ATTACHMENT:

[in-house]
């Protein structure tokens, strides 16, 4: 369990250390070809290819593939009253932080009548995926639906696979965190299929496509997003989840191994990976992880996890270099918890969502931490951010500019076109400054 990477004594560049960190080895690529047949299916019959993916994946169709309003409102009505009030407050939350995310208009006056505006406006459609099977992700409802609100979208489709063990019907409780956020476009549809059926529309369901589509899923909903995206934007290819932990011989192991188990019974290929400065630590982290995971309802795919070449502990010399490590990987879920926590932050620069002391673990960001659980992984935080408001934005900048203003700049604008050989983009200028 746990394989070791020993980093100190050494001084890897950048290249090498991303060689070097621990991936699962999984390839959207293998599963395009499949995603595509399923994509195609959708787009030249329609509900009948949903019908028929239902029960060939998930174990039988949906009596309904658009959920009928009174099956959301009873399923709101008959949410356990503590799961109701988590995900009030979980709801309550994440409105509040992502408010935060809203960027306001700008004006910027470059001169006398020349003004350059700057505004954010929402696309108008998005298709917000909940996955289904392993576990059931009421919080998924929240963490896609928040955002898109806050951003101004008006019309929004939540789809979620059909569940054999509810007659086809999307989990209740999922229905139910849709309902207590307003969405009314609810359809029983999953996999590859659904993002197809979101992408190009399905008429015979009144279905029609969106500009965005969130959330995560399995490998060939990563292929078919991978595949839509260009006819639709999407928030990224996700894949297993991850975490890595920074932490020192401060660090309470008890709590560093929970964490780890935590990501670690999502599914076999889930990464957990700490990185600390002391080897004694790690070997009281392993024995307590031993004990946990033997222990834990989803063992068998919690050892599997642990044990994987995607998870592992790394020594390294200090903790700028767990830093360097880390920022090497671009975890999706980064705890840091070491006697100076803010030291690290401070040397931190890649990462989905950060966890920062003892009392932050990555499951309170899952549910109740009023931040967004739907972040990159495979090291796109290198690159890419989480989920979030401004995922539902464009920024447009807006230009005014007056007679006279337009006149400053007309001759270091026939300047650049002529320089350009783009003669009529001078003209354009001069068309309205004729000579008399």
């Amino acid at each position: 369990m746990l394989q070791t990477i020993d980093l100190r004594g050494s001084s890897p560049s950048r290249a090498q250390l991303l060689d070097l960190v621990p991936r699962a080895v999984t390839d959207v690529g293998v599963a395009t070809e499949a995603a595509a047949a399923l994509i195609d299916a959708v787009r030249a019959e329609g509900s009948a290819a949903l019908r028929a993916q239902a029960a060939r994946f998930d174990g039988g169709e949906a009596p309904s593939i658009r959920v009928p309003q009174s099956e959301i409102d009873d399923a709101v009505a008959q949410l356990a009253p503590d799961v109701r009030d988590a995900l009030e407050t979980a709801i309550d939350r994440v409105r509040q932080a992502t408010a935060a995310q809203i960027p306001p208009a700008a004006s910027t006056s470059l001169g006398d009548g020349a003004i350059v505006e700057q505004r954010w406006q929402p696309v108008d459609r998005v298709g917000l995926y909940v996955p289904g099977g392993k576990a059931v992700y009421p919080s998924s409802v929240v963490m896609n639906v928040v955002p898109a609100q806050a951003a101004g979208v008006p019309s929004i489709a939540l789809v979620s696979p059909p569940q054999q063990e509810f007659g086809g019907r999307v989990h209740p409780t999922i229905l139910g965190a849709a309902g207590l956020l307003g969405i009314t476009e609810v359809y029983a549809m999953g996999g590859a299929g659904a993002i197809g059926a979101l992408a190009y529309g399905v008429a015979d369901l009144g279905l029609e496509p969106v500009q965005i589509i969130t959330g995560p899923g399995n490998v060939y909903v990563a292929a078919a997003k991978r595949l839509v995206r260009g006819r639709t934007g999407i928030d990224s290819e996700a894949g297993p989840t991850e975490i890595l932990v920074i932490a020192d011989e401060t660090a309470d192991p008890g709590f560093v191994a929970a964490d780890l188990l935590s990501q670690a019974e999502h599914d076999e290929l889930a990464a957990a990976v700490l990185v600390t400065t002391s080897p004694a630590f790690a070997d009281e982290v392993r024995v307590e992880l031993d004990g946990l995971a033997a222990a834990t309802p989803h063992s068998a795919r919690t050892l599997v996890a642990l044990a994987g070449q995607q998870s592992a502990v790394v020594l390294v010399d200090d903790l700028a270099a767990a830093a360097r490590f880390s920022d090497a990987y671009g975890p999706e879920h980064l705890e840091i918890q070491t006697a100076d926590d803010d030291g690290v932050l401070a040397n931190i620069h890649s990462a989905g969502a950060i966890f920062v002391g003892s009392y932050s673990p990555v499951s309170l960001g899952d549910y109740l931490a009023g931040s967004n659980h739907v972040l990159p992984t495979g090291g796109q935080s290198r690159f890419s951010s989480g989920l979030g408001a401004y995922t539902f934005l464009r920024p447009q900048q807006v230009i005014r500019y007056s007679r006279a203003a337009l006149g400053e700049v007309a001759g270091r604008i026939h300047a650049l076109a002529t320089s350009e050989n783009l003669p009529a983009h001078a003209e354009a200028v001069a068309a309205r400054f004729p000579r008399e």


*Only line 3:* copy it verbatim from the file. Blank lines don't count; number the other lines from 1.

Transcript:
């Amino acid at each position: 369990m746990l394989q070791t990477i020993d980093l100190r004594g050494s001084s890897p560049s950048r290249a090498q250390l991303l060689d070097l960190v621990p991936r699962a080895v999984t390839d959207v690529g293998v599963a395009t070809e499949a995603a595509a047949a399923l994509i195609d299916a959708v787009r030249a019959e329609g509900s009948a290819a949903l019908r028929a993916q239902a029960a060939r994946f998930d174990g039988g169709e949906a009596p309904s593939i658009r959920v009928p309003q009174s099956e959301i409102d009873d399923a709101v009505a008959q949410l356990a009253p503590d799961v109701r009030d988590a995900l009030e407050t979980a709801i309550d939350r994440v409105r509040q932080a992502t408010a935060a995310q809203i960027p306001p208009a700008a004006s910027t006056s470059l001169g006398d009548g020349a003004i350059v505006e700057q505004r954010w406006q929402p696309v108008d459609r998005v298709g917000l995926y909940v996955p289904g099977g392993k576990a059931v992700y009421p919080s998924s409802v929240v963490m896609n639906v928040v955002p898109a609100q806050a951003a101004g979208v008006p019309s929004i489709a939540l789809v979620s696979p059909p569940q054999q063990e509810f007659g086809g019907r999307v989990h209740p409780t999922i229905l139910g965190a849709a309902g207590l956020l307003g969405i009314t476009e609810v359809y029983a549809m999953g996999g590859a299929g659904a993002i197809g059926a979101l992408a190009y529309g399905v008429a015979d369901l009144g279905l029609e496509p969106v500009q965005i589509i969130t959330g995560p899923g399995n490998v060939y909903v990563a292929a078919a997003k991978r595949l839509v995206r260009g006819r639709t934007g999407i928030d990224s290819e996700a894949g297993p989840t991850e975490i890595l932990v920074i932490a020192d011989e401060t660090a309470d192991p008890g709590f560093v191994a929970a964490d780890l188990l935590s990501q670690a019974e999502h599914d076999e290929l889930a990464a957990a990976v700490l990185v600390t400065t002391s080897p004694a630590f790690a070997d009281e982290v392993r024995v307590e992880l031993d004990g946990l995971a033997a222990a834990t309802p989803h063992s068998a795919r919690t050892l599997v996890a642990l044990a994987g070449q995607q998870s592992a502990v790394v020594l390294v010399d200090d903790l700028a270099a767990a830093a360097r490590f880390s920022d090497a990987y671009g975890p999706e879920h980064l705890e840091i918890q070491t006697a100076d926590d803010d030291g690290v932050l401070a040397n931190i620069h890649s990462a989905g969502a950060i966890f920062v002391g003892s009392y932050s673990p990555v499951s309170l960001g899952d549910y109740l931490a009023g931040s967004n659980h739907v972040l990159p992984t495979g090291g796109q935080s290198r690159f890419s951010s989480g989920l979030g408001a401004y995922t539902f934005l464009r920024p447009q900048q807006v230009i005014r500019y007056s007679r006279a203003a337009l006149g400053e700049v007309a001759g270091r604008i026939h300047a650049l076109a002529t320089s350009e050989n783009l003669p009529a983009h001078a003209e354009a200028v001069a068309a309205r400054f004729p000579r008399e």